patteeu
02-19-2012, 09:48 AM
Cocaine will make you feel like superman.

BucEyedPea
02-19-2012, 09:53 AM
I honestly think it might have to do with more and more of our work is abstract in nature requiring very little physical toil. In the past, only those who were suited for such work chose it, and most others could find other avenues more suited to their temperaments. Now, though, we're forcing more and more people into abstract tasks with very little in the way of tangible completion satisfaction.

In education among youth, we're forcing them to sit for hours on end with very little stimulus when they're used to a ton of stimuli due to the world they've come of age in (multimedia). This leads to lack of focus because the classroom is boring. This leads to kids acting up and not performing. Provide them with medicine, and they're suddenly able to focus and find the lessons interesting because it makes up for the lack of stimulation.

I think you're hitting on one the causes. Is it any wonder why more boys get put on ritalin in schools. At least that's what I recall. Especially growing boys need to go out and use their bodies, run around and all that during the day for intervals. I also think new ed methods contribute to the problem. Anyhow, we get pills now for nearly everything. Modern medicine is too focused on treating symptoms and not causes. All drugs have side effects.

NewChief
02-19-2012, 10:09 AM
NewChief: I've definitely thought the same thing. What I don't like about medicating children is that it's not just some kind of speed medicine we're giving them, but it's a behavioral medicine like ritalin. Also, I'm taking a drug called Vyvanse, which isn't as "potent" as Adderall, but lasts longer. I know it doesn't really matter, but in case you were wondering, there it is.

MagicHef: Kind of, yeah. Unless it's something where I can just completely shut down and not concentrate like watching TV, I do sometimes have problems focusing on activities I enjoy. For instance, exercising. I haven't gotten back into the exercise routine since taking Vyvanse, but before the drug, I couldn't stand going to the gym just because it was so boring. Playing basketball or frisbee is completely different, but the other stuff was hard to get me to go even 10 minutes.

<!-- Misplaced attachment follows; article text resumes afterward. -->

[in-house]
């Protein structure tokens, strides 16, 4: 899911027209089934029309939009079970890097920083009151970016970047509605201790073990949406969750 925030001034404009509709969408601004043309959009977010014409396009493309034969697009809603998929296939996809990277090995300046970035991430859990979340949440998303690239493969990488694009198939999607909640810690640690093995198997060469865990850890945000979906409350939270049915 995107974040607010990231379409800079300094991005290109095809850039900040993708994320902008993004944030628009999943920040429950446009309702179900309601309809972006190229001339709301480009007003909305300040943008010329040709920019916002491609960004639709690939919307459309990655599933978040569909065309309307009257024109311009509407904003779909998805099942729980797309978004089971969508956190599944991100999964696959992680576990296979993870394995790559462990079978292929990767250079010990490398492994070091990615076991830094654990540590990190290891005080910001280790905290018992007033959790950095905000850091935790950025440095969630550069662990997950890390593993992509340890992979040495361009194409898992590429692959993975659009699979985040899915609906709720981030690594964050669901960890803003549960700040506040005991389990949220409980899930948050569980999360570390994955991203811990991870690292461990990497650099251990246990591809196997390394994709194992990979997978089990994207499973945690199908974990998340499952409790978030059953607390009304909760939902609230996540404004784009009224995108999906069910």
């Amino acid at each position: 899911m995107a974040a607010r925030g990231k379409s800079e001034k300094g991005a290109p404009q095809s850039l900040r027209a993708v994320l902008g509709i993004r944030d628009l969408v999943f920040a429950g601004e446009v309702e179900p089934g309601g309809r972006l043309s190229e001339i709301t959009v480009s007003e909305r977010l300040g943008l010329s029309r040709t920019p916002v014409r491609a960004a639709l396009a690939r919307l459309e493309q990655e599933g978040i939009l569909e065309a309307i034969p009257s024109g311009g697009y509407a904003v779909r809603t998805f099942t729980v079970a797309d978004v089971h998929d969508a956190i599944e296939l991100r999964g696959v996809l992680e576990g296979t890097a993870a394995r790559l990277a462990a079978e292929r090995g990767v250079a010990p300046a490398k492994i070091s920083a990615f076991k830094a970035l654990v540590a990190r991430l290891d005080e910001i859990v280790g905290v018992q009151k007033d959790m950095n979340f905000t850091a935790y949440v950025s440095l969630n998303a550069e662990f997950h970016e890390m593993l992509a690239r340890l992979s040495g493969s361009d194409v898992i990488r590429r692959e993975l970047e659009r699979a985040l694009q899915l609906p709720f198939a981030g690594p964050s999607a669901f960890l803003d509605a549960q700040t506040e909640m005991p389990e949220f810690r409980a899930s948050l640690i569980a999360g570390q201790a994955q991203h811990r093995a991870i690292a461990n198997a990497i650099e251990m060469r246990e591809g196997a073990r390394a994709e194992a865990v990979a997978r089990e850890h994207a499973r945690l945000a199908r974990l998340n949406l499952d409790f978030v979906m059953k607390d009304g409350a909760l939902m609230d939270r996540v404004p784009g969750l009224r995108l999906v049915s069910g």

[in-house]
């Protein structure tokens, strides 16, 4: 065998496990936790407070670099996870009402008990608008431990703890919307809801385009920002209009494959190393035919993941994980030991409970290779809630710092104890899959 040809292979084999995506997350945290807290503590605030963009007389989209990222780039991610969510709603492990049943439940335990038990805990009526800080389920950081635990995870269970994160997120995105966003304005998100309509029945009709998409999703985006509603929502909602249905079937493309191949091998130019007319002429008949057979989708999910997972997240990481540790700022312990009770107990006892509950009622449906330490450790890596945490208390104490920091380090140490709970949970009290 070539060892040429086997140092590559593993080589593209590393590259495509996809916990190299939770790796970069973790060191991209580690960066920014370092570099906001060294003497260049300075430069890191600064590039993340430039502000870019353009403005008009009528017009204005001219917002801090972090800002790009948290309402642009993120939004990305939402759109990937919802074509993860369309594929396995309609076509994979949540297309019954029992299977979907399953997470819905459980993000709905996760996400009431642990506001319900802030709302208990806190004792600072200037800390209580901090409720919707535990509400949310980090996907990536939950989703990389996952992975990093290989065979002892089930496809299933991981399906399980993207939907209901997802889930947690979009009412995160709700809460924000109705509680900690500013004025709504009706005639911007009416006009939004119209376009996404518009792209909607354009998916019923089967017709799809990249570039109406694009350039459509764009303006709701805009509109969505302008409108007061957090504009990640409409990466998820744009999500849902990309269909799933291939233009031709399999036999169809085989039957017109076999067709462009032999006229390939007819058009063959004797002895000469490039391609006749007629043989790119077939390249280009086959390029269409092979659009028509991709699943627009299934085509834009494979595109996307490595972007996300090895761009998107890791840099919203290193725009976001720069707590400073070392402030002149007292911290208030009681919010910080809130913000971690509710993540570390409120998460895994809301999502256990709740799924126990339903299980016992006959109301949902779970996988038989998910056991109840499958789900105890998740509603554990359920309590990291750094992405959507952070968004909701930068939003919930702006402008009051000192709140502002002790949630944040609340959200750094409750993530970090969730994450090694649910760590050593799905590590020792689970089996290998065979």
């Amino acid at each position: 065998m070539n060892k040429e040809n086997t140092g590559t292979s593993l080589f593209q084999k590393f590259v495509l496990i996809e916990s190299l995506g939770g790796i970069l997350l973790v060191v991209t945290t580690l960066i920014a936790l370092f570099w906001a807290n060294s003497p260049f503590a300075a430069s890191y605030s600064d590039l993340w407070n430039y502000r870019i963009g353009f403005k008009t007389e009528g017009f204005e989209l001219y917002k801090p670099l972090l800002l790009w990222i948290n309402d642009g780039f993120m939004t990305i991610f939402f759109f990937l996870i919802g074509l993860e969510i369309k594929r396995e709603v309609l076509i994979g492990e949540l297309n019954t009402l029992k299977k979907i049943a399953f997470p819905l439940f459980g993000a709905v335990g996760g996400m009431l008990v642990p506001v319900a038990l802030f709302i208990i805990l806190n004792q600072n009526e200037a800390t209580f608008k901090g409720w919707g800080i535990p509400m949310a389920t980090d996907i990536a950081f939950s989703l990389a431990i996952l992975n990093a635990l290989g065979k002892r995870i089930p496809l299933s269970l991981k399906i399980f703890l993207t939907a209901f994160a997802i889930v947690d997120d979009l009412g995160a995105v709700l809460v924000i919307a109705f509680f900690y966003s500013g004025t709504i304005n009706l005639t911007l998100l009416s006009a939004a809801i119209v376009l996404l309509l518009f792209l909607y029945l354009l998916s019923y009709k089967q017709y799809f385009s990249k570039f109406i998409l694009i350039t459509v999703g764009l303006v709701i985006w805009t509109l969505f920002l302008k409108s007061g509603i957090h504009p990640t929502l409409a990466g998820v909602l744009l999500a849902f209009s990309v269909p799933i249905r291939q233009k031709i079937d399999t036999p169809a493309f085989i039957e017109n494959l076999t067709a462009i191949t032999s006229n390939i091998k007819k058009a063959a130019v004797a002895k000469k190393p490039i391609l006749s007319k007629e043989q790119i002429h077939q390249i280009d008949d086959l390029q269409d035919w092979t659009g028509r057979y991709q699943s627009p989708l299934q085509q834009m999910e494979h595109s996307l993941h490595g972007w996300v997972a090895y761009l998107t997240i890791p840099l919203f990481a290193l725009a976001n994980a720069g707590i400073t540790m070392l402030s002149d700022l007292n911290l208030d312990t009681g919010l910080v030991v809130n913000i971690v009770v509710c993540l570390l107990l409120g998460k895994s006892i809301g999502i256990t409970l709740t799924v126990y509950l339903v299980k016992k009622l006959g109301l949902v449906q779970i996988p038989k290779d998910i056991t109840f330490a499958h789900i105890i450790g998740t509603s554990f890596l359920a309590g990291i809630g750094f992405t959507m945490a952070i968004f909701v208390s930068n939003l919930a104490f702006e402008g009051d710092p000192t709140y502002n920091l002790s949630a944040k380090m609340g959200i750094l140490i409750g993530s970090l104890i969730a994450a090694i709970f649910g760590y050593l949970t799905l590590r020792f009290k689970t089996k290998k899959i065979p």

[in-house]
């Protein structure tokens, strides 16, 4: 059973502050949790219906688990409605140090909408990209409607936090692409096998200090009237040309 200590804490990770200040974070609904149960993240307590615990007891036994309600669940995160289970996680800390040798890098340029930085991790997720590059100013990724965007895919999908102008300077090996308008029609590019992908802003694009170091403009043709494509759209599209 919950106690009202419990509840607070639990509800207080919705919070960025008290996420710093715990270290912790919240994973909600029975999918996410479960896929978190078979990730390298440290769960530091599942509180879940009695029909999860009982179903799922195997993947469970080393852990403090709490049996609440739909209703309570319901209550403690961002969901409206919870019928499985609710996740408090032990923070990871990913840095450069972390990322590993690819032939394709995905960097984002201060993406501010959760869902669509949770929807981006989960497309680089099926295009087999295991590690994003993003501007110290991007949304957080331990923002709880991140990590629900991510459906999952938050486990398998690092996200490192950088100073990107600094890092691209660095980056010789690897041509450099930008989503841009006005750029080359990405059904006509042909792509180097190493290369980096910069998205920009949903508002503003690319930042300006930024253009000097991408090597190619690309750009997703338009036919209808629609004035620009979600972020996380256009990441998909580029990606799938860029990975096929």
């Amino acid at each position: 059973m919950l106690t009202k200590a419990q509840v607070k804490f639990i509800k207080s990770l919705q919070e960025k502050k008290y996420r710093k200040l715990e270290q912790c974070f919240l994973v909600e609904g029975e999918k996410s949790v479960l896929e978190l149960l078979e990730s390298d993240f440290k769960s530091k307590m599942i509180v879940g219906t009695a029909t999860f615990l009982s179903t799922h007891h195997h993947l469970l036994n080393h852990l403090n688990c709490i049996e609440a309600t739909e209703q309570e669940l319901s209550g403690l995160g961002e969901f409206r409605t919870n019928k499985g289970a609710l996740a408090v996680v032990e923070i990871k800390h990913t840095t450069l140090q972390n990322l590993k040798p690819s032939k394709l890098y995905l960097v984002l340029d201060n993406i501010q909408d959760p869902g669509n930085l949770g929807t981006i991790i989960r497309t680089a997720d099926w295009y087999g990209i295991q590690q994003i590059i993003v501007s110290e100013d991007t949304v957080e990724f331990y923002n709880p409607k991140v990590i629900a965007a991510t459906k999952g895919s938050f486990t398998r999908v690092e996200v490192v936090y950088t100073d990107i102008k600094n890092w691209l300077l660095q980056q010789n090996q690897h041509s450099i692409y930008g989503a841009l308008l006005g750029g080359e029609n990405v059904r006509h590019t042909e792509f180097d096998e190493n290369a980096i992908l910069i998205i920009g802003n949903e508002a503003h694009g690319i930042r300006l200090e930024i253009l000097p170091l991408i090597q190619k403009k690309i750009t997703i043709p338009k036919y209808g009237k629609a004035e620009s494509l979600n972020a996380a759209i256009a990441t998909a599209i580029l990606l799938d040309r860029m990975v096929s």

Heh. I'm familiar with Vyvanse. Do you have to set your alarm in the morning to take it? One of my wife's coworkers had it, and she had to set her alarm to take it at like 5am, so it would wear off in time for her to fall asleep at a decently early time in the evening. If she waited until like 8am to take it, she'd be up until 2am.

SNR
02-19-2012, 11:50 AM
Heh. I'm familiar with Vyvanse. Do you have to set your alarm in the morning to take it? One of my wife's coworkers had it, and she had to set her alarm to take it at like 5am, so it would wear off in time for her to fall asleep at a decently early time in the evening. If she waited until like 8am to take it, she'd be up until 2am.I actually take it at 10 AM, and I'm good to go at midnight. I usually go to sleep around 1 AM anyway.

SNR
02-19-2012, 11:50 AM
Cocaine will make you feel like superman.Nah. I have trouble studying with cocaine.

patteeu
02-19-2012, 01:24 PM
Nah. I have trouble studying with cocaine.

Maybe if you mix it with valium! :)

MagicHef
02-19-2012, 02:13 PM
NewChief: I've definitely thought the same thing. What I don't like about medicating children is that it's not just some kind of speed medicine we're giving them, but it's a behavioral medicine like ritalin. Also, I'm taking a drug called Vyvanse, which isn't as "potent" as Adderall, but lasts longer. I know it doesn't really matter, but in case you were wondering, there it is.

MagicHef: Kind of, yeah. Unless it's something where I can just completely shut down and not concentrate like watching TV, I do sometimes have problems focusing on activities I enjoy. For instance, exercising. I haven't gotten back into the exercise routine since taking Vyvanse, but before the drug, I couldn't stand going to the gym just because it was so boring. Playing basketball or frisbee is completely different, but the other stuff was hard to get me to go even 10 minutes.

Yeah, I didn't really mean physical activity vs desk work (assumimg that's what your job is). For instance, I was unaware that most mechanical engineers basically fill out paperwork all day when I chose my major in college. I could easily sit at a desk all day long designing parts or making circuit diagrams, but I can go maybe 5 minutes writing installation manuals or making budget reports before I have to do something else. For some reason, it wasn't much of a problem for me in school, but now I really can't make myself sit and do something I am not interested in.

|Zach|
02-19-2012, 02:47 PM
My experiences have been very similar SNR. I am just now getting serious about what is going on and what I need to do to be more efficient. Because I didn't have behavior problems through school and was socially well adjusted it really went under the radar.

I have done enough to get by in life but the more my business ramps up the more apparent it is that some of these problems are really costing me big time. Thanks for your story.

SNR
02-19-2012, 02:48 PM